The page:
The Dodd-Frank Act requires the CFPB to conduct an assessment of each “significant rule” adopted by the Bureau. The Bureau has determined that the TILA/RESPA Integrated Disclosure (TRID) Rule qualifies as a “significant rule.” Assessment reports must be published no later than five years after the effective date of the rule being assessed. The TRID Rule’s original effective date, prior to its amendments, was October 3, 2015.
In connection with its assessment of the TRID Rule, the Bureau issued a request for information (the RFI) on November 20, 2019, which was published in the Federal Register November 22, 2019. The goal of the assessment is to address the TRID Rule’s “effectiveness in meeting the purposes and objectives of” title X of Dodd Frank, as well as “specific goals stated by the Bureau.” 12 U.S.C. 5512(d)(1).
The Bureau plans to conduct its assessment utilizing a “cost-benefit perspective,” focusing on the TRID Rule’s impact on consumers, firms (creditors, settlement service providers, mortgage brokers, etc.), and markets related to mortgage origination using a variety of information collection methods. Some of those methods include the utilization of internal Bureau data, data collected by the Bureau pursuant to regulation (such as HMDA data), industry surveys, and structured interviews. The RFI outlines the following broad questions that the Bureau will consider in examining the TRID Rule’s impact:
- How did the TRID Rule affect the consumers’ understanding of their mortgage disclosures?
- How did the TRID Rule affect mortgage and settlement service shopping behaviors?
- How did the TRID Rule affect satisfaction with their mortgage disclosures, mortgage products, and settlement services?
- How did the TRID Rule affect ability to compare and choose among mortgages and settlement services?
- What were the TRID Rule’s implementation costs to firms?
- What are the TRID Rule’s ongoing costs to firms?
- How did the TRID Rule affect creditor’s ability to sell mortgages to others on the secondary market?
- How did the TRID Rule affect the way creditors disclose information to consumers?
- Did the TRID Rule affect the price of mortgages or the volume of mortgage originations in the aggregate or for particular market segments or mortgage product types (e.g., construction loans, subordinate liens, manufactured housing, etc.)?
- Did the TRID Rule affect entry, exit, or consolidation in any parts of the mortgage market?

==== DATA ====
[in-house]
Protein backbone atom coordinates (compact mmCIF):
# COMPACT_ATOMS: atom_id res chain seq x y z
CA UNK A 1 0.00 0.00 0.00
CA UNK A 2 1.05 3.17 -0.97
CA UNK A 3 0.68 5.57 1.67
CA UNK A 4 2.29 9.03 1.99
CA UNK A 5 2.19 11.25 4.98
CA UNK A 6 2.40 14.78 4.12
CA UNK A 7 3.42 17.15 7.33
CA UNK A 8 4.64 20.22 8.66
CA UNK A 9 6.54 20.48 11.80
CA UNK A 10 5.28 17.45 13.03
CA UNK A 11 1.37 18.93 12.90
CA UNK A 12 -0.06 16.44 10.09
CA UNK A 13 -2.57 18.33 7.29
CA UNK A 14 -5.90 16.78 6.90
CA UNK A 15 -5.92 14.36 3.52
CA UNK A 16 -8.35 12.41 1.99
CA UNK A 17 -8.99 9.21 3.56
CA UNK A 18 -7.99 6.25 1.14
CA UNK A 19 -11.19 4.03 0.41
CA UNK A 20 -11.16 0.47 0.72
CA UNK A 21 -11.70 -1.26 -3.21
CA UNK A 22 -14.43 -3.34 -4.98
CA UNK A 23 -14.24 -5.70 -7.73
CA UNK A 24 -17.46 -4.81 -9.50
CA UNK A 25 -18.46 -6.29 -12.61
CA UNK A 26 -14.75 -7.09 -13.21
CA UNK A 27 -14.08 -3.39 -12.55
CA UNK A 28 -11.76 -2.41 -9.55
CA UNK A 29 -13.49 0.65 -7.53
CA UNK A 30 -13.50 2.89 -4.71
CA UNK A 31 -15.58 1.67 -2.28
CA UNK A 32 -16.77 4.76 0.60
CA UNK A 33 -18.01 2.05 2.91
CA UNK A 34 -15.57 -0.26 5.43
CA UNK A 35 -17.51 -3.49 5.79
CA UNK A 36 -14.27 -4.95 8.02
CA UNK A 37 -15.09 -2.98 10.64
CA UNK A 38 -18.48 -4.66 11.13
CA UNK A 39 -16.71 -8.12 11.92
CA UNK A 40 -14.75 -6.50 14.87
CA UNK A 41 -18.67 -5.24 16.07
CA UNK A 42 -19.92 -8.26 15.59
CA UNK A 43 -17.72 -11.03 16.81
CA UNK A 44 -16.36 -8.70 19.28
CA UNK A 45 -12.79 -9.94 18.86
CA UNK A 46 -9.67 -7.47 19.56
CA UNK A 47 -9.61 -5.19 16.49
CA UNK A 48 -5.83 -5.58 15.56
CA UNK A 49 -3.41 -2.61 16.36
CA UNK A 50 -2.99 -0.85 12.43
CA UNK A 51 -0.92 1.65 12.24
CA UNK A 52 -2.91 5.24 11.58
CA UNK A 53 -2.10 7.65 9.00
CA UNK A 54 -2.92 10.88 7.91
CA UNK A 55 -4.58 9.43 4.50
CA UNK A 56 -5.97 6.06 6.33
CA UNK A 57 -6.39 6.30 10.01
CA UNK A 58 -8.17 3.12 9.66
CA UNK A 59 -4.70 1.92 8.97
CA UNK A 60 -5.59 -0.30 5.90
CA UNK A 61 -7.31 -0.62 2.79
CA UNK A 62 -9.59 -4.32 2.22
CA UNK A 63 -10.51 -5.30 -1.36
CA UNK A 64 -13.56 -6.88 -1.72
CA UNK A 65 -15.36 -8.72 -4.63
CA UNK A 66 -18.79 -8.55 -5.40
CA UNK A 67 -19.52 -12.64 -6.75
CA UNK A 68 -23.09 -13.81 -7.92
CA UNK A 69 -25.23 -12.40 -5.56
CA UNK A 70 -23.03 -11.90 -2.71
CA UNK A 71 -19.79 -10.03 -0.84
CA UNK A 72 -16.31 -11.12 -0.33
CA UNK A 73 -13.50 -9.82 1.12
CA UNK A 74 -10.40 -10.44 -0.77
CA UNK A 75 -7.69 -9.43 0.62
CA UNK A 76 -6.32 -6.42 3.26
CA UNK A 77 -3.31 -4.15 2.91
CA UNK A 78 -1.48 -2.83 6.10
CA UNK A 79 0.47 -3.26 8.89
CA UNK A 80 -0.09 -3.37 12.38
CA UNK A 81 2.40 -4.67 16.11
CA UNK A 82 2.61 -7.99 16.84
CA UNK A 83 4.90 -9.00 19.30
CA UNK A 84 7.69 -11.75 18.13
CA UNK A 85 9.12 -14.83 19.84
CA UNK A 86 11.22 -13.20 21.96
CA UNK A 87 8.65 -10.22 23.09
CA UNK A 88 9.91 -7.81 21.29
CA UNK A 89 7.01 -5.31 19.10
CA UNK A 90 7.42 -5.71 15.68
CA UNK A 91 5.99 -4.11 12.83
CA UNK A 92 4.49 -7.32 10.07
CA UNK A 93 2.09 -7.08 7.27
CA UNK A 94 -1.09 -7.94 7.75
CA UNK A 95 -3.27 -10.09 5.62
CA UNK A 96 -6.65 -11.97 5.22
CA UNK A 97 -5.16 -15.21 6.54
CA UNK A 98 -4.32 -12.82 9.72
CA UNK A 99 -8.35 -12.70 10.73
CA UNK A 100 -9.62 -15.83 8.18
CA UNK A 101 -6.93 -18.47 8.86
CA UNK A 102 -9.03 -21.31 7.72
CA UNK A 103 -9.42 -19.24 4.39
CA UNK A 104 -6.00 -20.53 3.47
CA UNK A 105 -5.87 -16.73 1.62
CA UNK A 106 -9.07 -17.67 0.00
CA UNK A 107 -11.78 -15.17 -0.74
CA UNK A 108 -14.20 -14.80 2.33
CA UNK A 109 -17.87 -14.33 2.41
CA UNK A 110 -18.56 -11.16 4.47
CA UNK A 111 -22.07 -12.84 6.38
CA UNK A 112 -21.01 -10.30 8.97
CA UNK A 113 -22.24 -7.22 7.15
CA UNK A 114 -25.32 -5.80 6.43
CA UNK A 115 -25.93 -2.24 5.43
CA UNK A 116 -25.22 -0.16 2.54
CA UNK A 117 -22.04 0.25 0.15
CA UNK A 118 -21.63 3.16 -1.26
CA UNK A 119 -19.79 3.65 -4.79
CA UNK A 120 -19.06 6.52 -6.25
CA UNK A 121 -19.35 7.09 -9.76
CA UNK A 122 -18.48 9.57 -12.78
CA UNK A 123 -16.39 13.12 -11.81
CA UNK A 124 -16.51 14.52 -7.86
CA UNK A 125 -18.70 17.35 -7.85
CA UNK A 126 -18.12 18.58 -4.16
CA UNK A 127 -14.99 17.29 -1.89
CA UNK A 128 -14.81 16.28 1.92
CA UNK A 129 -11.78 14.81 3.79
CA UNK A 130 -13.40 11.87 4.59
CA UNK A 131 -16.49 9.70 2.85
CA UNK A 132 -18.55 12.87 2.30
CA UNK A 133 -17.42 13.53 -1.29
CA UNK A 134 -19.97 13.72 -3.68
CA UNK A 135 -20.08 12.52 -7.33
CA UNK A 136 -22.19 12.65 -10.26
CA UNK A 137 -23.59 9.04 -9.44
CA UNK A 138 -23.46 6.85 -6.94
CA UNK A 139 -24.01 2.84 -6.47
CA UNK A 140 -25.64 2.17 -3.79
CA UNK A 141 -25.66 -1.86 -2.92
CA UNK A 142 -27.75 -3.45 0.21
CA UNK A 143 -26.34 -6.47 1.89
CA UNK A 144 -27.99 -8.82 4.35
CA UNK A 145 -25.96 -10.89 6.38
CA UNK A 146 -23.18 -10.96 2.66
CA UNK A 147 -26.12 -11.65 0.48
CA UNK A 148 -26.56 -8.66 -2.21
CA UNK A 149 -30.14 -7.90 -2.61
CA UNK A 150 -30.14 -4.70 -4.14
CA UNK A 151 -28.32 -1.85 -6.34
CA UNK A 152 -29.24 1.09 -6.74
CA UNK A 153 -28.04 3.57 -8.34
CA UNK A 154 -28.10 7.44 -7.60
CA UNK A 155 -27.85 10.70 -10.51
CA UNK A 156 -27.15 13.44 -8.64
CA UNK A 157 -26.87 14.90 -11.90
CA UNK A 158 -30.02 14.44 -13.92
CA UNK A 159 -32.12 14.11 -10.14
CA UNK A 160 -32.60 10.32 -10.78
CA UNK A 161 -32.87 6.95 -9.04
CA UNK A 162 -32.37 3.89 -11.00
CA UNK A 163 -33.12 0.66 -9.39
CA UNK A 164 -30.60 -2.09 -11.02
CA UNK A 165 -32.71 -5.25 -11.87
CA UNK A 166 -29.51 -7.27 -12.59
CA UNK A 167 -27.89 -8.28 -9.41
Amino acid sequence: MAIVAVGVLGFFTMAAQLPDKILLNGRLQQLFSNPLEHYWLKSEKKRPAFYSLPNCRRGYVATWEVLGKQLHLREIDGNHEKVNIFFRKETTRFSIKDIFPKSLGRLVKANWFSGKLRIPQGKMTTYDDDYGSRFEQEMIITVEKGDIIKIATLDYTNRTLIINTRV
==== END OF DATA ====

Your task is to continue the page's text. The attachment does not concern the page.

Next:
- Did the TRID Rule’s specific provisions affect market structure by changing the relationship between various providers (e.g., creditors and settlement agents or creditors and their affiliates)?
The Bureau is seeking public comments relevant to the issues identified in the RFI, “any other information relevant in assessing the effectiveness of the TRID Rule in meeting the purposes and objectives of title X of the Dodd-Frank Act and the specific goals of the Bureau,” and in particular any or all of the following:
- The feasibility and effectiveness of the assessment plan, the objectives of the TRID Rule that the Bureau intends to use in the assessment, and the outcomes, metrics, baselines, and analytical methods for assessing the effectiveness of the TRID Rule as described in the RFI;
- Data and other factual information that the Bureau may find useful in executing its assessment plan and answering related research questions, particularly research questions that may be difficult to address with the data currently available to the Bureau, as described in the RFI;
- Recommendations to improve the assessment plan, as well as data, other factual information, and sources of data that would be useful and available to the Bureau to execute any recommended improvements to the assessment plan;
- Data and other factual information about the benefits and costs of the TRID Rule for consumers, creditors, or other stakeholders;
- Data and other factual information about the effects of the TRID Rule on transparency, efficiency, access, and innovation in the mortgage market;
- Data and other factual information about the TRID Rule’s effectiveness in meeting the purposes and objectives of title X of the Dodd-Frank Act, which are listed in the RFI;
- Data and other factual information on the disclosure dataset specified in the Assessing Firm Effects section of the RFI;
- Any aspects of the TRID Rule that were or are confusing or on which more guidance was or is needed during implementation including whether the issues have been resolved or remain unresolved; and
- Recommendations for modifying, expanding, or eliminating the TRID Rule.
Because Congress directed the CFPB to develop integrated disclosures under the Truth in Lending Act and Real Estate Settlement Procedures Act, and the industry has undertaken a complex and expensive implementation, it is unlikely that the CFPB will eliminate the TRID Rule. Industry has found the TRID Rule to be overly complex and prescriptive, and require disclosures that often do not reflect real world pricing or values (e.g., the methodologies to disclose title insurance premiums and the items in the Calculating Cash to Close table of the TRID Rule disclosures). Significant modifications to the TRID Rule are necessary to streamline and simplify the rule for the benefit of consumers and the industry.
Comments on the RFI must be submitted by January 21, 2020.